Islands Linked by Ocean
From the author of SISTA TONGUE come stories written with humor and compassion that give voice to characters who find themselves at crossroad moments where past informs present, young teach old, and love can mean holding on or letting go. In “The Steersman,” a novice paddler shares her tempestuous yet life-affirming introduction to the tradition of outrigger canoe paddling: “…in the canoe, we were nameless. We were numbers, and when we weren't numbers, we were random expletives—scrub, donkey, idiot, stupid, jackass, lame ass, dumb ass….” In “Born Again Hawaiian,” a young husband discovers how the personal impacts the political when his activist wife shows him how he must fight for what he loves most. And what happens when three local women take in the opera? “Dat suckah Pavarotti—he get um.”
The stories in this collection are familiar, like family. And like the father and daughter in the title story, the stories in ISLANDS LINKED BY OCEAN are “told and retold until the words swim through the listener's veins and turn into blood.”
|Number of Pages||
9 × 6 × 0.5 in
Born and raised on O‘ahu, Lisa Linn Kanae is the author of SISTA TONGUE, a memoir/essay that weaves the social history of Hawai‘i Creole English with personal experience. Kanae’s prose and poetry have been published in ‘OIWI: A NATIVE HAWAIIAN JOURNAL, HYBOLICS, TINFISH, HAWAI‘I PACIFIC REVIEW and Bamboo Ridge Press publications. She teaches composition and literature at Kapi‘olani Community College.
Excerpt from “Sassy”
"When I say go," Toots announced, "drop the Alka-Seltzer in the water and fit your rubber on top of the shot glass. The rubber that--" Toots winked and grinned "--rises first wins!"
The women held their seltzer tablets and condoms as if they were readying forks and knives.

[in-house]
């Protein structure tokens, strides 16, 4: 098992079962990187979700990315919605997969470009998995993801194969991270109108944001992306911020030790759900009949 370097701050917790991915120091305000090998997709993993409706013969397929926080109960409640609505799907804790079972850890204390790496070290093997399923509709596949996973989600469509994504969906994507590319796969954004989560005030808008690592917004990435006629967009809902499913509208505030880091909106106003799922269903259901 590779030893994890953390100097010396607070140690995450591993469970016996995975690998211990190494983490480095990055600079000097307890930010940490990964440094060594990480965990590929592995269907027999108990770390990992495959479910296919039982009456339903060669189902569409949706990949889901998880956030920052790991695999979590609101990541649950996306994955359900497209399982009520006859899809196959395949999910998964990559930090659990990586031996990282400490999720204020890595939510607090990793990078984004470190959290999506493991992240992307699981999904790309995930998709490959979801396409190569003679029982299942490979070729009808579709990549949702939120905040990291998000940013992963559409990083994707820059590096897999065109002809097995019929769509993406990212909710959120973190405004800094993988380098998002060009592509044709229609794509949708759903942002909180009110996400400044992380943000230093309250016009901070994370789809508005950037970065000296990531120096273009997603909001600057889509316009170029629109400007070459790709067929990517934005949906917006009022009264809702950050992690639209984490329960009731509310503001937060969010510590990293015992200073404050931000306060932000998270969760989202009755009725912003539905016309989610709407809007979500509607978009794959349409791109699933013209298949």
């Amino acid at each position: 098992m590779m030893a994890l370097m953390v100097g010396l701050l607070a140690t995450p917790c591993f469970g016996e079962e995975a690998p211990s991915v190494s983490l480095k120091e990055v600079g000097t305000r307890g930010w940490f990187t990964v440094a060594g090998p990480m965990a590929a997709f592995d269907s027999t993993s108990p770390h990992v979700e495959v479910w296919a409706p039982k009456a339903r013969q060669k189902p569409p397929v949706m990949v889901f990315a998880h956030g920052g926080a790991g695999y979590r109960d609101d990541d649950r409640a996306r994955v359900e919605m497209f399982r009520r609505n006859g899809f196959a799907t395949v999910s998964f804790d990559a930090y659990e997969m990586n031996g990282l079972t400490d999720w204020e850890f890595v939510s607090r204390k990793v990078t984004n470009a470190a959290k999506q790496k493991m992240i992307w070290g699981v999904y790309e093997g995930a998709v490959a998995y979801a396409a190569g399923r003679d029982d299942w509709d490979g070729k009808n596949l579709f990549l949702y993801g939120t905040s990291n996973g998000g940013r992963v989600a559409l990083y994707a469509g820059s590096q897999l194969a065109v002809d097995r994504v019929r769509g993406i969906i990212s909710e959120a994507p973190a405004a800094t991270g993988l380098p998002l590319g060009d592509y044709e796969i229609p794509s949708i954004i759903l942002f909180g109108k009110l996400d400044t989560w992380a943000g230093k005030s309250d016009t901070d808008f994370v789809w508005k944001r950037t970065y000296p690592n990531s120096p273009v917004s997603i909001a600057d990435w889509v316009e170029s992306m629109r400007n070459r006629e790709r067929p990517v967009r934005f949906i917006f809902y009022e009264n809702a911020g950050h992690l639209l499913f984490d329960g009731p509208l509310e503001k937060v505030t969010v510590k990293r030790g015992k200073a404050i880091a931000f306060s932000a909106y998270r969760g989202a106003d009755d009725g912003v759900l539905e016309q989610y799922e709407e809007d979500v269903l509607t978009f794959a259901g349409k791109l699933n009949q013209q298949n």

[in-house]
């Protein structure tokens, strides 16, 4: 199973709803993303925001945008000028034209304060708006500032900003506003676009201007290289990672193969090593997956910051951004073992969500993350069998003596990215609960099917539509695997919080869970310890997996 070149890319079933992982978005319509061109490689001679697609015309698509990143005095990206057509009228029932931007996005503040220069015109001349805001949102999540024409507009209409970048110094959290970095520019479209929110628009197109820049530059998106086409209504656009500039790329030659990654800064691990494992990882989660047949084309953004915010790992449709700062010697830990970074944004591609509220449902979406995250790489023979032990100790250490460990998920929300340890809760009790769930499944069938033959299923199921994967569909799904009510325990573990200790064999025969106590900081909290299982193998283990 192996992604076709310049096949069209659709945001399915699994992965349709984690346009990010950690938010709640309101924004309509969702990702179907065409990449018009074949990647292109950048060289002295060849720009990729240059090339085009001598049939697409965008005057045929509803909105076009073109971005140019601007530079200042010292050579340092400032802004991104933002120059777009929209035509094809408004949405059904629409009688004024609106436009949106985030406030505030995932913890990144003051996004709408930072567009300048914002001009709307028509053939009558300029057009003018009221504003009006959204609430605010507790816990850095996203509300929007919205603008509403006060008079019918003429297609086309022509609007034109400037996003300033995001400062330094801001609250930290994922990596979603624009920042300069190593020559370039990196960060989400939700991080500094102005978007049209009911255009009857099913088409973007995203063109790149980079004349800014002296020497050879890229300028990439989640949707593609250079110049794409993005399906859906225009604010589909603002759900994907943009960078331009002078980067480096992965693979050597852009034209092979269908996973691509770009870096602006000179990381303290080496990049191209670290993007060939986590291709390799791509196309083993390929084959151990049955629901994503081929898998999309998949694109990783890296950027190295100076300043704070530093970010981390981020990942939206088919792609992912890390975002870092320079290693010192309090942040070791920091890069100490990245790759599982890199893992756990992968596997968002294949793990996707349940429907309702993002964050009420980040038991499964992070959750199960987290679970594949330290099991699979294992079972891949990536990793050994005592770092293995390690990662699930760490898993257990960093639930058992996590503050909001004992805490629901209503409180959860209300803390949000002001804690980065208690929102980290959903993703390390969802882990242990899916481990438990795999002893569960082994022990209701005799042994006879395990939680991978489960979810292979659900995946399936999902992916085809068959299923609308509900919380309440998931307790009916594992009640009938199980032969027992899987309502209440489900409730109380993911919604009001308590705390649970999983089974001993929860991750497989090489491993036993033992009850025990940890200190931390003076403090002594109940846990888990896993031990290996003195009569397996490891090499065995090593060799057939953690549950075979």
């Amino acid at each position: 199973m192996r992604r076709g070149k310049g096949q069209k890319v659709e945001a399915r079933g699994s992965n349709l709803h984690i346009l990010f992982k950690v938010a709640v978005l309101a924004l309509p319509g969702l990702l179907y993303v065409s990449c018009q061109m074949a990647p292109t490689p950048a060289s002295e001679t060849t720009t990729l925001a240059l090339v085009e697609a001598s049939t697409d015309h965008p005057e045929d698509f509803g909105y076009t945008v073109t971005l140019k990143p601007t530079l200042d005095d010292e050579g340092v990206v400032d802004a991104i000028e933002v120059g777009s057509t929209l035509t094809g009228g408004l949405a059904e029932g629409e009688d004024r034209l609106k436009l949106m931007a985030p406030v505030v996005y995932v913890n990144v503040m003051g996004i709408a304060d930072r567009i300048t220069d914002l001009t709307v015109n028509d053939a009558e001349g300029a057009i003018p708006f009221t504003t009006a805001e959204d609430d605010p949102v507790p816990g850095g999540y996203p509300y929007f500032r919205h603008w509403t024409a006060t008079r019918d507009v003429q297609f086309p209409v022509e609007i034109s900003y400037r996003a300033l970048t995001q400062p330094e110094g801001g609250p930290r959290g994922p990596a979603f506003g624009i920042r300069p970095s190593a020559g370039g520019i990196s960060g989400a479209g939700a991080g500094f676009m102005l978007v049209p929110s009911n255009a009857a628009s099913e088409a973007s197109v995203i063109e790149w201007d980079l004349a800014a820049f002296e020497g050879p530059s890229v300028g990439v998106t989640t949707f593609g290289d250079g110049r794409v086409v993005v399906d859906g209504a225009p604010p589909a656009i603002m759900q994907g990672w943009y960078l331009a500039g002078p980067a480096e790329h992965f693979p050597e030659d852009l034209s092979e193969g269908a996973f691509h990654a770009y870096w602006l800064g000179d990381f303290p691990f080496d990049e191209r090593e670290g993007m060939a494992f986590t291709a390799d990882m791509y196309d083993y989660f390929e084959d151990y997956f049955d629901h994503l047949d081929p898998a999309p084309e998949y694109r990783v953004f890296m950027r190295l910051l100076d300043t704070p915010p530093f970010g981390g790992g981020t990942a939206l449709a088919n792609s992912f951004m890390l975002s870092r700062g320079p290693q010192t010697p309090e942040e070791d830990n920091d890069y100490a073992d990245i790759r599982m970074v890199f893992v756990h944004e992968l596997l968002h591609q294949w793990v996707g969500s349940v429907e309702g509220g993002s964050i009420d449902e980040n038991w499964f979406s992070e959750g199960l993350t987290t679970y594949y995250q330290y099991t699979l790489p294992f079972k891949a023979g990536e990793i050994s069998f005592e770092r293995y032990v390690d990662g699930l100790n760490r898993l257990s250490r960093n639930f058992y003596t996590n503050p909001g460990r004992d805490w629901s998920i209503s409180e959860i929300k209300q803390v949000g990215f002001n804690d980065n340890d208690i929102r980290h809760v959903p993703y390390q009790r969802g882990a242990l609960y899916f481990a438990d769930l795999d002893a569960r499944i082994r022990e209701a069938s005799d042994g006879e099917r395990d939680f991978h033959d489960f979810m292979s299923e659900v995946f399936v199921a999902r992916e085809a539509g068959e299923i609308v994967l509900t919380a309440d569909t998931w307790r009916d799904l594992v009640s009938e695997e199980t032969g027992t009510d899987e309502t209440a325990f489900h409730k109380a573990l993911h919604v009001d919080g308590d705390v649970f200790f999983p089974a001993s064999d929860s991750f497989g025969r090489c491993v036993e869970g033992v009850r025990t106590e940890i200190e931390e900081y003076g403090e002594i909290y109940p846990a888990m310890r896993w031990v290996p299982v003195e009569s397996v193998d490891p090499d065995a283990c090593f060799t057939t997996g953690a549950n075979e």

On the count of three, Toots lowered a linen napkin like a green flag, and they plopped their Alka-Seltzer tablets into the water.
Effervescence spit and sputtered to the surface of each shot glass.
Claire fumbled with her condom, looking up every two seconds to spy on the competition.
To her surprise, her grandmother, aunties and mother knew how to stretch open and snap a condom's lip onto the perfect O of a shot glass.
They also knew how to pinch a condom's lip like the toe of a baby's bootie.
And then, like mad scientists waiting for monsters to rise off the laboratory table, they watched the condoms fill with Alka-Seltzer gas.
"They're alive!" Toots yelled.
The ladies hooted and whooped like bunch of bachelors on a Friday night at Club Rock-Za until Dottie's condom slowly tilted like a late afternoon shadow.
"Gunfunnit," Dottie yelled.
"Mine stay defective.
I like one new one."
Auntie Mae's condom flopped rabbit ear lazy.
"Look at mine,"
Mae yelled, laughing so hard she could hardly speak. "Could use some of my Centrum."
Auntie Trixy's condom inflated into a wide elongated bell.
"What I going do with this thing?
Make Christmas ornament for sell at the craft fair?"
Suddenly, Sunny's condom shot from flaccid to NASA rocket and launched off her shot glass.
Everyone at the table shrieked like little girls.
"Just like your Kawehi, I bet," Toots said to Sunny.
"You know what they say. If no can control, gotta hana hou."
Excerpt from "The Steersman"
Long before the image of a moon above Diamond Head had become the darling of aloha shirts, postcards or ninety-nine-cent calendars sold at Longs Drugs, long before there were enough hotels to create a Waikiki skyline at night, there was the ocean and the Hawaiian outrigger canoe.
I knew what I saw from where I was sitting was rare as beauty, truth, and magic combined in a single moment.